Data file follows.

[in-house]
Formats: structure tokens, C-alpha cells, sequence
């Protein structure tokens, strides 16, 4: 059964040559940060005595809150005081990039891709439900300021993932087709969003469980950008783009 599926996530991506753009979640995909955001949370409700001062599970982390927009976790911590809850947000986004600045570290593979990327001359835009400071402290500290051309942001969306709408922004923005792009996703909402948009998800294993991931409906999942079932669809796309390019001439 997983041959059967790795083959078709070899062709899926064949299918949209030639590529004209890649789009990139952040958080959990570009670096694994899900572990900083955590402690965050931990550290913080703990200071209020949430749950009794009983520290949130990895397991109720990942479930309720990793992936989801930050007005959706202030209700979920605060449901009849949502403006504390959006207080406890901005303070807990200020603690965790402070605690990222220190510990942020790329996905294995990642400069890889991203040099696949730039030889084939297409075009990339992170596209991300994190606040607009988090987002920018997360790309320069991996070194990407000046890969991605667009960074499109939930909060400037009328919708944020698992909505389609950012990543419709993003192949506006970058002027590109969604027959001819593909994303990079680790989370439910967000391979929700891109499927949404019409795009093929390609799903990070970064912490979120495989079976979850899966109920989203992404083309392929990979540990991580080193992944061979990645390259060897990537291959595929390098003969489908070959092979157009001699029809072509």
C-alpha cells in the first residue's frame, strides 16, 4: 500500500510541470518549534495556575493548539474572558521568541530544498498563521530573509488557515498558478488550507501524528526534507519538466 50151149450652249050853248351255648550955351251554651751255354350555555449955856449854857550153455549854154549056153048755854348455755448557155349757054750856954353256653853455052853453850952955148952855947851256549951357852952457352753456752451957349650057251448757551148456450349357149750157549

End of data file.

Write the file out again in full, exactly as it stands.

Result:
[in-house]
Formats: structure tokens, C-alpha cells, sequence
């Protein structure tokens, strides 16, 4: 059964040559940060005595809150005081990039891709439900300021993932087709969003469980950008783009 599926996530991506753009979640995909955001949370409700001062599970982390927009976790911590809850947000986004600045570290593979990327001359835009400071402290500290051309942001969306709408922004923005792009996703909402948009998800294993991931409906999942079932669809796309390019001439 997983041959059967790795083959078709070899062709899926064949299918949209030639590529004209890649789009990139952040958080959990570009670096694994899900572990900083955590402690965050931990550290913080703990200071209020949430749950009794009983520290949130990895397991109720990942479930309720990793992936989801930050007005959706202030209700979920605060449901009849949502403006504390959006207080406890901005303070807990200020603690965790402070605690990222220190510990942020790329996905294995990642400069890889991203040099696949730039030889084939297409075009990339992170596209991300994190606040607009988090987002920018997360790309320069991996070194990407000046890969991605667009960074499109939930909060400037009328919708944020698992909505389609950012990543419709993003192949506006970058002027590109969604027959001819593909994303990079680790989370439910967000391979929700891109499927949404019409795009093929390609799903990070970064912490979120495989079976979850899966109920989203992404083309392929990979540990991580080193992944061979990645390259060897990537291959595929390098003969489908070959092979157009001699029809072509």
C-alpha cells in the first residue's frame, strides 16, 4: 500500500510541470518549534495556575493548539474572558521568541530544498498563521530573509488557515498558478488550507501524528526534507519538466 50151149450652249050853248351255648550955351251554651751255354350555555449955856449854857550153455549854154549056153048755854348455755448557155349757054750856954353256653853455052853453850952955148952855947851256549951357852952457352753456752451957349650057251448757551148456450349357149750157549